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tips for someone swopping over to a fretless

Discussion in 'Technique [BG]' started by dolphin_wank, Apr 24, 2006.


  1. hiya, just got a fretless neck fitted to my old fender jazz today, having played fretted for about 4 years. this is my first fretless, only times i'd played em before was sheepishly in a shop for 5 minutes :meh:

    obviously it's gonna take me a while to get completely ajusted to it, as at the moment it sounds a bit like a cat with a big ball of tin foil up its arse (for some reason i thought YEAH I KNOW, I'LL GET THE ONE WITHOUT LINES! THATLL BE COOL!)

    but seriously, it doesn't sound that bad, but i definately need some time to ajust

    any tips on ajusting technique to fretless? i've started doing the old violin tremolo kinda thing, where you rub your finger back and forth really gently when i fret to get that mwahahah bizness, and i'm plucking near the bridge and stuff (like i normally do on fretted) i assume its the same for fretless? (really dont know, and dont have a teacher)

    any general tips appreciated

    bren:hyper:
     
  2. It's good to know how to make use of a fretless's unique qualities, but spend some time trying to play it like a fretted bass too. When you can play it without anyone knowing it's a fretless, then you know you've got the hang of it.
     
  3. yeah man, but what are these unique qualities you speak of? and how can techniques be applied to exploit these qualities?

    cheers
     
  4. One is the fretless slide but there aren't many applications in music for that and you can certainly annoy the hell out of everyone quickly with it. After you've enough sliding followed by a laughter and "hehe, it's cool", try to control it's speed. You can increase sound level during a slide, especially in the lower strings, depending on the slide's speed. The key is control and don't overdo it. One cool slide is a really fast slide, sliding up sounds better, making a whooshing sound. It's more percussive than melodic.

    There's the mwah thing. Work on your vibrato to control its speed according to the music. From a slow and mellow vibrato, usually down from the note, to a nervous, jerky vibrato.

    One thing you can do to control the slow vibrato is playing an open E, then playing an E on the G string. Then experiment with vibrato speed and amplitude by listening to the "wave" it makes. To practice this on the low strings, pluck an harmonic (say C# on the A string (4th fret)) and experiment the vibrato on the "root" note (in the exemple, an A on the E string (5th fret).

    Some notes mwah better than others. Find them on your neck by leaving the other string's harmonics resonate by sympathy.

    Some other cool things is replicating a guitar's whammy bar (it's the mwahhy bar :p ). It'll never sound the same but youcan find some cool effects by experimenting.

    But Lemur is right, try not to make it sound like a fretless. The cool effects of a fretless can easily be overdone. Big mwahs and slides have more impact when you don't expect them at every turn.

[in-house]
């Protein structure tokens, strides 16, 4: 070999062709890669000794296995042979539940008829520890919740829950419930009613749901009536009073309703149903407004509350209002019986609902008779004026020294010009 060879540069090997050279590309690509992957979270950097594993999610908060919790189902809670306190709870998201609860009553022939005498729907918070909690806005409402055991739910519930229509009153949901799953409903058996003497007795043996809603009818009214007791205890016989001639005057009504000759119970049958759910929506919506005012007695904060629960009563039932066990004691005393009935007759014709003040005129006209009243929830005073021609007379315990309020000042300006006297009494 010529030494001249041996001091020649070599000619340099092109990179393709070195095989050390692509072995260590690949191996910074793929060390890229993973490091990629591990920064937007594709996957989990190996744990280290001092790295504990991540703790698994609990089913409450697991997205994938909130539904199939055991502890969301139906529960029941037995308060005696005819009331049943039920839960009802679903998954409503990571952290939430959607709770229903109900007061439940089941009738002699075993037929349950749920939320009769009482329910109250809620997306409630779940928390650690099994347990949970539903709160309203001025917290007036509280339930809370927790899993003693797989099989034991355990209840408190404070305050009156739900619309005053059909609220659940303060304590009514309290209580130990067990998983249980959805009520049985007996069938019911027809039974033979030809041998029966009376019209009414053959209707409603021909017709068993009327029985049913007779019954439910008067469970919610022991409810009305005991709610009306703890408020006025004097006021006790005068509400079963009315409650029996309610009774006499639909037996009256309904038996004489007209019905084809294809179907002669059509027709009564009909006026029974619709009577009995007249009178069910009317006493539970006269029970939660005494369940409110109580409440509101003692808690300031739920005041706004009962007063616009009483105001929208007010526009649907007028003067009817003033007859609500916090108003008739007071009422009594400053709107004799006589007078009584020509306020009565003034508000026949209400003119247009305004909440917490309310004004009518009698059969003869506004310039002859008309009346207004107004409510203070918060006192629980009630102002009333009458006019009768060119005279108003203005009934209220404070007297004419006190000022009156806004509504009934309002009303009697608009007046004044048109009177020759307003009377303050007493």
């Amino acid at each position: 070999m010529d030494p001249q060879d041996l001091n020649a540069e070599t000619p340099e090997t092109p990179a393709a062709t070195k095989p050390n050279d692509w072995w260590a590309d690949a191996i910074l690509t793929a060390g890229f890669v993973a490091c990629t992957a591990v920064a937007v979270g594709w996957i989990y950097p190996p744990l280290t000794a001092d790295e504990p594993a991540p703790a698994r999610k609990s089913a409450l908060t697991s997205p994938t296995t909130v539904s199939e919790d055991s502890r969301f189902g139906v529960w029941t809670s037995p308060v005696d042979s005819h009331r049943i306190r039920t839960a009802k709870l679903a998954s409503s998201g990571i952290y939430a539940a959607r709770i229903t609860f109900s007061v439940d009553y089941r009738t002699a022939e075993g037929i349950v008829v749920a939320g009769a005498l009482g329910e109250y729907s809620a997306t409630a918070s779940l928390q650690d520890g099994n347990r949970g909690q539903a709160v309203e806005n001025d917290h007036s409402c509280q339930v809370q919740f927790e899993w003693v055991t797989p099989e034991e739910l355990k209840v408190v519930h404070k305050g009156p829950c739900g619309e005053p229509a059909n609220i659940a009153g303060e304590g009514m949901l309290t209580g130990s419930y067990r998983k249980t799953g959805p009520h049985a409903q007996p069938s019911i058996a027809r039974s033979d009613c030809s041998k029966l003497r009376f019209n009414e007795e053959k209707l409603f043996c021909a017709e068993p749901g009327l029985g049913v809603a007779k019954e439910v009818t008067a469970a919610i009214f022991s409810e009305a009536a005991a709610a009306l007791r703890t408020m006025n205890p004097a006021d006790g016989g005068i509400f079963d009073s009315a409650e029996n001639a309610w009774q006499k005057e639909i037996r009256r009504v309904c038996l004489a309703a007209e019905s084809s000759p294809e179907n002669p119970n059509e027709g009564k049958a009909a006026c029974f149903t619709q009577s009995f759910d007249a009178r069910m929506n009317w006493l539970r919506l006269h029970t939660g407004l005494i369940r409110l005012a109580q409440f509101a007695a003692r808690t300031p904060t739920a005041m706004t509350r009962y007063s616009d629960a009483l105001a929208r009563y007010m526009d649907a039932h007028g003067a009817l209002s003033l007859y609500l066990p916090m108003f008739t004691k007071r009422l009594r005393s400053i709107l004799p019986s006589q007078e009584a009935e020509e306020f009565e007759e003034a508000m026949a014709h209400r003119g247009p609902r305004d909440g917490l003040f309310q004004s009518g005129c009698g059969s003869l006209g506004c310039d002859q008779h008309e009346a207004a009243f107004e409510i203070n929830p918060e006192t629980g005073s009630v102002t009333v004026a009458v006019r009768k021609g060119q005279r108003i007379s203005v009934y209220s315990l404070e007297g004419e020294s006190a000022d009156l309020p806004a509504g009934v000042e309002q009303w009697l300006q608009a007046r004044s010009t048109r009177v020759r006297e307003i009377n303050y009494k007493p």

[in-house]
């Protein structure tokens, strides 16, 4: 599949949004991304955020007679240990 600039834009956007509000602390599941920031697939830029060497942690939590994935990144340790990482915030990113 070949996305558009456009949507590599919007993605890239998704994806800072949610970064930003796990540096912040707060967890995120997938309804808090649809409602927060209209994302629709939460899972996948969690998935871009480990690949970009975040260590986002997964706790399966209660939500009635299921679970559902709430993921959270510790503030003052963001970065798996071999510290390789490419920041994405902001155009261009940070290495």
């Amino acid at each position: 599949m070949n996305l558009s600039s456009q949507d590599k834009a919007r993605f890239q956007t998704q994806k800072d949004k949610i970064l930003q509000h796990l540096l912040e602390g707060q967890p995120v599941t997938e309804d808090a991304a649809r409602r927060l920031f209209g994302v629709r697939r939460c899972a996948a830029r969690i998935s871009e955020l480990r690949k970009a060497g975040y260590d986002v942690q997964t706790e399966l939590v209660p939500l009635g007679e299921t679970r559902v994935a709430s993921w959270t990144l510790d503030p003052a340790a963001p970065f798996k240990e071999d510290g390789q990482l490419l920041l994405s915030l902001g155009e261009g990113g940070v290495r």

And obviously, practice playing in tune. Play scales along a recorded fixed-tuned instrument, like a piano. Play the same note, then thirds and fifth.

    The coolest thing about fretless is the control you can have, but it can sound gimmicky, or just like a big mess.
     
  5. Alun

    Alun

    Jun 6, 2004
    Swansea,Wales,UK
    Endorsing Artist - Elixir strings,Markbass amplification
    As well as the points mentioned above, one thing I occasionally do (picked up from a Jaco interview I think) is to practice playing on the frets on your fretted bass rather than between them. This'll get you used to the precise fingering required for fretless playing.

    Playing into a tuner is also good if you really want to work on precision. The most important thing is to "hear in tune", not just visually make sure your finger is in the right place. Sounds obvious I know but it can be missed.

    Cheers,
    Alun
     
  6. Fretted bass should be played the same as fretless. It sounds better, cleaner and more in-tune (yes, on a fretted).
     
  7. yeah i'm a bit of a pitch geek coming from a family of musicians who forced me to learn to have relative pitch as a child so i can tell when i'm playing a note wrong, my fingers just haven't learnt the places well yet (i've only been playing it for like 3 days though!! so i'm gonna give it a good 6 months-year to get completely used to it)

    i no longer have a fretted bass tho, as this jazz is my only bass :crying: sold my crappy ibanez ages ago

    respect for your words Erick, exactly what i wanted to hear. i was doing that low e, then e on the G string thing you were on about whilst mucking about the other night, you can get some well weird effects with that. kinda like detuning oscilators on an analogue synth. good idea for practice tho, thanks
     
  8. Alun

    Alun

    Jun 6, 2004
    Swansea,Wales,UK
    Endorsing Artist - Elixir strings,Markbass amplification
    The point about your fingers learning where to go is a good one. Even if you had a lined board, you'd still find that the exact postition of a perfectly in tune note in relation to the marker will vary depending on where you are on the neck. It's just a matter of practice and muscle memory combined with your ears - and by the sound of it (no pun intended!) you're off to a good start with the relative pitch.

    Cheers,
    Alun
     
  9. :D
     

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